FAH Hospital Policy Blog

Perspectives on health policy affecting America's hospitals and the patients we serve.

Transparency | FAH Policy Blog Team

Cooperation is key to achieving price transparency, helping patients understand costs

Hospitals are working very hard to ease the anxiety that comes with medical bills by making sure patients understand their out-of-pocket costs before getting care.

We believe that everyone deserves transparent, easy to understand information explaining their cost sharing responsibility so you can make more informed decisions on your health care. You should know what is covered by your insurance plan – or more concerning, what isn’t covered.

New regulations from CMS are pushing these efforts forward as well – making even more pricing information available for patients.

The price transparency regulation that went into effect at the beginning of 2021 requires that all hospitals list “shoppable services” online through patient payment estimators. For years FAH members have been working to perfect these tools to help people understand the real cost of their care. And thanks to an increased amount of data available, these tools are becoming more accurate.

The second part of the CMS regulation is more vague, less helpful, and confusing to patients. It requires hospitals to make available large, machine-readable files of all the rates negotiated with insurance companies. It is a complex, costly process for care providers and, the truth is, it does little to help patients get what they want most – an accurate estimate of what they will have to pay out-of-pocket.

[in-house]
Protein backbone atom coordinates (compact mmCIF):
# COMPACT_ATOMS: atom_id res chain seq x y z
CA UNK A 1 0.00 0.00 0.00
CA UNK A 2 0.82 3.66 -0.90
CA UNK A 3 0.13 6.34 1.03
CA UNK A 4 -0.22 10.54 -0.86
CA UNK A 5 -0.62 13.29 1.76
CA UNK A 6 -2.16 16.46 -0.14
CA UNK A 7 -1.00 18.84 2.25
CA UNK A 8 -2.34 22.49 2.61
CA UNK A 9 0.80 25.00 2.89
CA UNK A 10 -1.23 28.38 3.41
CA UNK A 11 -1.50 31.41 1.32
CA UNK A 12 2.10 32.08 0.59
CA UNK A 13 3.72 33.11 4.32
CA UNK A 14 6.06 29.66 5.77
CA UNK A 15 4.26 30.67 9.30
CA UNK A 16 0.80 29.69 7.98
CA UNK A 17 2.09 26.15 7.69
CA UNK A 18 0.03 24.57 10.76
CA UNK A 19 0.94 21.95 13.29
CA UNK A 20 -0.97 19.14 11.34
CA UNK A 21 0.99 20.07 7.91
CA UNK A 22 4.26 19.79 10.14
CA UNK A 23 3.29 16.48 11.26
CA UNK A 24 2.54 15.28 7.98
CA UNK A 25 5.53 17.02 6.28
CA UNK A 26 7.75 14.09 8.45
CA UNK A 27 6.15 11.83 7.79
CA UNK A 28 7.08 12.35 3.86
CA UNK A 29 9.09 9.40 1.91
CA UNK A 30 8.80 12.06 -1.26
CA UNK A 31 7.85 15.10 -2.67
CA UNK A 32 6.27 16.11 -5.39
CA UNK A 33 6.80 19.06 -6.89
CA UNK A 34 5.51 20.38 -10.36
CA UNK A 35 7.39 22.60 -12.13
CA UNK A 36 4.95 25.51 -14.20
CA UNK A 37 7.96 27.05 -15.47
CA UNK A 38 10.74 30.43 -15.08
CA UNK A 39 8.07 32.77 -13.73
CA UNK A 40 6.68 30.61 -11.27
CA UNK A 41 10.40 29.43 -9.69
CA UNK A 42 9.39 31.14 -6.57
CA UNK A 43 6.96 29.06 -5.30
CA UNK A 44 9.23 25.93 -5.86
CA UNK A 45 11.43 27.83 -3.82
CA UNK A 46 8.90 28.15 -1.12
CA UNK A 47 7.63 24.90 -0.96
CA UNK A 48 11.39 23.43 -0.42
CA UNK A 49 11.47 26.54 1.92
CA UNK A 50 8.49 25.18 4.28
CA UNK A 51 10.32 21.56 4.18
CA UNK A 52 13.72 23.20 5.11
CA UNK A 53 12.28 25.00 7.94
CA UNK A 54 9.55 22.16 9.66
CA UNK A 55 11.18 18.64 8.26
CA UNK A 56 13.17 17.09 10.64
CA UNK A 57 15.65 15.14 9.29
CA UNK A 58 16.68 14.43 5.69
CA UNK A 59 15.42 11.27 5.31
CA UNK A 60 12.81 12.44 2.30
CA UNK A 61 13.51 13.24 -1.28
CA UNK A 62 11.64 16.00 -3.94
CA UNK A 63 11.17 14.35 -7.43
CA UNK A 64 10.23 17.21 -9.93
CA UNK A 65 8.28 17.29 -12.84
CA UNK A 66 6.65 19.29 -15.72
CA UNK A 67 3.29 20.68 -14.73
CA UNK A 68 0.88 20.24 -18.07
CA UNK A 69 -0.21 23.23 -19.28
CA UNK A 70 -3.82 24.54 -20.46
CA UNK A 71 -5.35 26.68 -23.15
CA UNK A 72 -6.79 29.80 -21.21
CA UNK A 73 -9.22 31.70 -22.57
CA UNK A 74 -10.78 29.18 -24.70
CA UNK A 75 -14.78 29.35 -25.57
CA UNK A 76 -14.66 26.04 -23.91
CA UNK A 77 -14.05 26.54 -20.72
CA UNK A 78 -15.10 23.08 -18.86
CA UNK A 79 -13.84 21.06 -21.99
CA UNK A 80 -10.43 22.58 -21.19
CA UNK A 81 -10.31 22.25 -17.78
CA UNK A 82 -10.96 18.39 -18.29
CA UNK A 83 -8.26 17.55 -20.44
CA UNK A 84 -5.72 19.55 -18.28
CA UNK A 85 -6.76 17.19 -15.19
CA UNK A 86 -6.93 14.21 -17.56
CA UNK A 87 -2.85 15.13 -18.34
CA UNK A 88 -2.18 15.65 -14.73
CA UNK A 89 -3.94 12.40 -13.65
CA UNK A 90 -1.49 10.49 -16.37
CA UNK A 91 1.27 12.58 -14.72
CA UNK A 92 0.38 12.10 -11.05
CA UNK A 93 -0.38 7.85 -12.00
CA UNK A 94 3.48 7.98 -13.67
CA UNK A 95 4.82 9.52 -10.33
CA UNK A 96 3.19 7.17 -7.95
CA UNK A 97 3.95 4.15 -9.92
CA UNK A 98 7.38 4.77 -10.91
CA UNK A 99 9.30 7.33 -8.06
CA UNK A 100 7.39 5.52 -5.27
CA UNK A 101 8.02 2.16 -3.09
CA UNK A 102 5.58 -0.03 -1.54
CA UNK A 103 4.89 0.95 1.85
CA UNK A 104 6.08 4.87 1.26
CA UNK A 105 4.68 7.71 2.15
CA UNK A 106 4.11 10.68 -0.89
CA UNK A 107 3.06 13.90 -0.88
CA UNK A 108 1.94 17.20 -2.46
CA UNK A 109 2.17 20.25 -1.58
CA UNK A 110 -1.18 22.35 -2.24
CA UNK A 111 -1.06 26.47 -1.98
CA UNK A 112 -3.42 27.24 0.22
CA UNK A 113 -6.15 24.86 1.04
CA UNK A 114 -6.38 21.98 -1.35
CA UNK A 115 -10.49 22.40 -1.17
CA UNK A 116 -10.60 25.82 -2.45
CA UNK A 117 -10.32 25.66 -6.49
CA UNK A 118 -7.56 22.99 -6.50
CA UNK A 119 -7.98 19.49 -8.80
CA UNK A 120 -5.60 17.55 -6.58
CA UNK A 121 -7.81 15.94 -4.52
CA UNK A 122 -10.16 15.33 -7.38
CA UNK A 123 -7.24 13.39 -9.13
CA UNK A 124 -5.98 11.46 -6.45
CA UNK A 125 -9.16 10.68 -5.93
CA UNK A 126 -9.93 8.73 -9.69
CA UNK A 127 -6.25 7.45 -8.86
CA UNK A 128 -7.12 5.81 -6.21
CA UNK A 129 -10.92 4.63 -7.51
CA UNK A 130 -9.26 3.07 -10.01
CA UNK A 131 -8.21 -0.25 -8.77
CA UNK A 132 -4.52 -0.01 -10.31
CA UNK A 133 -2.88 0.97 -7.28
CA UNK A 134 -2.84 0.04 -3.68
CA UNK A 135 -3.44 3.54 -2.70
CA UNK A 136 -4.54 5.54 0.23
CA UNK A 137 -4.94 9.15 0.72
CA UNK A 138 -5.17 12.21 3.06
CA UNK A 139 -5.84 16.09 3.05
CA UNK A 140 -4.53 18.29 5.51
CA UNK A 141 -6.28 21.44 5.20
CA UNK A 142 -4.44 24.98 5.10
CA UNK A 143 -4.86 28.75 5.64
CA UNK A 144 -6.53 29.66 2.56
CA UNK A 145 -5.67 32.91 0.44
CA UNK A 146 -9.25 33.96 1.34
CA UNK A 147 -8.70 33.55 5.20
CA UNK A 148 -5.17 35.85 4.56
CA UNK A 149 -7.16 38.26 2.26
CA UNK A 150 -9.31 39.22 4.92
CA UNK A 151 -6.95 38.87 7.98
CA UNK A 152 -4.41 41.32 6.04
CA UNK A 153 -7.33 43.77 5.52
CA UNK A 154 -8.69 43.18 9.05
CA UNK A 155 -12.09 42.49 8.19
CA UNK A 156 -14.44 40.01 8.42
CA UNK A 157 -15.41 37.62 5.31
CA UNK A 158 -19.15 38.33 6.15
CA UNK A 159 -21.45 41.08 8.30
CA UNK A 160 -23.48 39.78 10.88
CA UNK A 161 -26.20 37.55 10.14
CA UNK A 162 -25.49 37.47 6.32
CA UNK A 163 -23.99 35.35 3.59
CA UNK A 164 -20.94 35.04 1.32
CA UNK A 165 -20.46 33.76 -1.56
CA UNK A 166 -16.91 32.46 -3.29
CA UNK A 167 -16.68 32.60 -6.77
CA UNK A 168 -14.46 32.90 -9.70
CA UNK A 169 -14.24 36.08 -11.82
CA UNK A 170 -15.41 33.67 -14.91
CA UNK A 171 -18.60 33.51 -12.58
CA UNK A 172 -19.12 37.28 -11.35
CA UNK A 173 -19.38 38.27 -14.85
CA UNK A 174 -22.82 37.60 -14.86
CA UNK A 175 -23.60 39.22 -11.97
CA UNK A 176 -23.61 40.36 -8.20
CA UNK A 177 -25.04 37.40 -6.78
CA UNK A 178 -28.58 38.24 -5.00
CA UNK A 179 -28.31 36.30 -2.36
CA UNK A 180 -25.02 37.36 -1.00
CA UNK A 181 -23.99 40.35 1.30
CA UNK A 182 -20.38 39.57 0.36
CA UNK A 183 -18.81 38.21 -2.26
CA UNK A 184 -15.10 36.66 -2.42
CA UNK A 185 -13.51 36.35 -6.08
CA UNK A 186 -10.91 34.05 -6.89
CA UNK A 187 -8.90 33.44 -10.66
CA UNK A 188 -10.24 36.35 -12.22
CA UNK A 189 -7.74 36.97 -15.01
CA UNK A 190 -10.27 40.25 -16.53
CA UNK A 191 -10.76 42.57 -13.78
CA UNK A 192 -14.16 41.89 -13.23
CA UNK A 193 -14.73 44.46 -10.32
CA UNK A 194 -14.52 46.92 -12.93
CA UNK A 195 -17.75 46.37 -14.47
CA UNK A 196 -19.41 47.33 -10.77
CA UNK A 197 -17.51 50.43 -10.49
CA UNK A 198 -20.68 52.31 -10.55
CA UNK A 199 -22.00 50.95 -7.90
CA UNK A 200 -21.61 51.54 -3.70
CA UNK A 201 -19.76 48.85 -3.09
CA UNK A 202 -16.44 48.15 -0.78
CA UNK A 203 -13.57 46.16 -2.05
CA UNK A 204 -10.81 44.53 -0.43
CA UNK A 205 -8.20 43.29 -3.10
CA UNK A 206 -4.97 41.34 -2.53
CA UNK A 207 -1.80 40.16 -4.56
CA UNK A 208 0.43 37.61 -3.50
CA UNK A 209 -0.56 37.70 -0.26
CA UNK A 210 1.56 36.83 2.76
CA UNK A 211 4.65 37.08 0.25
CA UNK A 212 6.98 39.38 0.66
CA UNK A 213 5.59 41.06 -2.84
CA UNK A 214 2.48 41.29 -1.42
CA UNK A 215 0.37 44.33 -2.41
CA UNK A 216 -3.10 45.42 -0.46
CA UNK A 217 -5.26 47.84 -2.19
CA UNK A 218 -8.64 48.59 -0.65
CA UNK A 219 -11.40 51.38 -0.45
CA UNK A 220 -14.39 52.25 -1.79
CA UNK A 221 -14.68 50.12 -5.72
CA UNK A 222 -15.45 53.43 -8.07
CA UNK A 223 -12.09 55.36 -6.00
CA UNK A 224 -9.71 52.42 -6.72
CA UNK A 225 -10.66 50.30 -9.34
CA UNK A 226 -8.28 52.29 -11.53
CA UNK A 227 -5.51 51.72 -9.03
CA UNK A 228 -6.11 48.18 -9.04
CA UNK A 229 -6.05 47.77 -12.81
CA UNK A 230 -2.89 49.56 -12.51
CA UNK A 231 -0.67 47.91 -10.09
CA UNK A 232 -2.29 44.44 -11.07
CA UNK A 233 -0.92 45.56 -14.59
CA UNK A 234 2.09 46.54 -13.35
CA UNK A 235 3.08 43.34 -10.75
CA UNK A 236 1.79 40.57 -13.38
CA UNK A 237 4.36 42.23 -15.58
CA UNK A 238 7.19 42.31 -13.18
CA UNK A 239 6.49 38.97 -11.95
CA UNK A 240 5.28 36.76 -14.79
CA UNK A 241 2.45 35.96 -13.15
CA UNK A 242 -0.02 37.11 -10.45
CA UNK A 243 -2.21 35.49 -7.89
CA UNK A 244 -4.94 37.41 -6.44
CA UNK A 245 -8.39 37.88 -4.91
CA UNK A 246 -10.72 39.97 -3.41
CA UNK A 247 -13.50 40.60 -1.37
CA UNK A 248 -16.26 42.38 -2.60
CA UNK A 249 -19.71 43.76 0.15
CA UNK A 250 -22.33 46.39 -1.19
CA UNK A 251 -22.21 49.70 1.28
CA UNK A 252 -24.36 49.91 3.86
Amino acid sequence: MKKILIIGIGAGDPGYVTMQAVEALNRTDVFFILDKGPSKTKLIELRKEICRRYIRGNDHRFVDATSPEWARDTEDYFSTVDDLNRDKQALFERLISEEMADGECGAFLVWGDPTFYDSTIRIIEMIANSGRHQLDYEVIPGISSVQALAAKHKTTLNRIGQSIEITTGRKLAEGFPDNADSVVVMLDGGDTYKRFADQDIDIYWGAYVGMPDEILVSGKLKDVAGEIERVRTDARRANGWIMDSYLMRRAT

Despite these challenges, hospitals are acting in good faith to abide by these new rules.

This is a fact being ignored by some outside, dark-money groups who have made up their own standards of compliance – standards that have wide ranging and misguided results.

One group, Patient Rights Advocate, claims only 16% of hospitals are compliant. In contrast, analysis by the consulting firm Milliman found a compliance rate of 68%. Both are far lower than what CMS has found in its review. The problem is these groups used vastly different standards for analysis to reach their vastly different and misleading results. In fact, the group who found lower compliance rates used skewed methodology.  They deemed a hospital non-compliant if just one of the hundreds of data fields was left blank. This leads to inaccurate results that only further confuses patients and misrepresents the true actions of hospitals.

The fact of the matter is that CMS is the true arbiter of a hospital’s compliance. The agency has been auditing hospital data and investigating complaints for more than a year, and at last check it found only 160 hospitals not complying – a small fraction of the thousands of facilities nationwide, and much smaller than the outside groups found in their analysis.

It’s time for these groups to stop misleading patients and placing false blame on health care providers. Hospitals remain committed to helping patients know their out-of-pocket costs before treatment and will continue working with CMS to achieve this goal.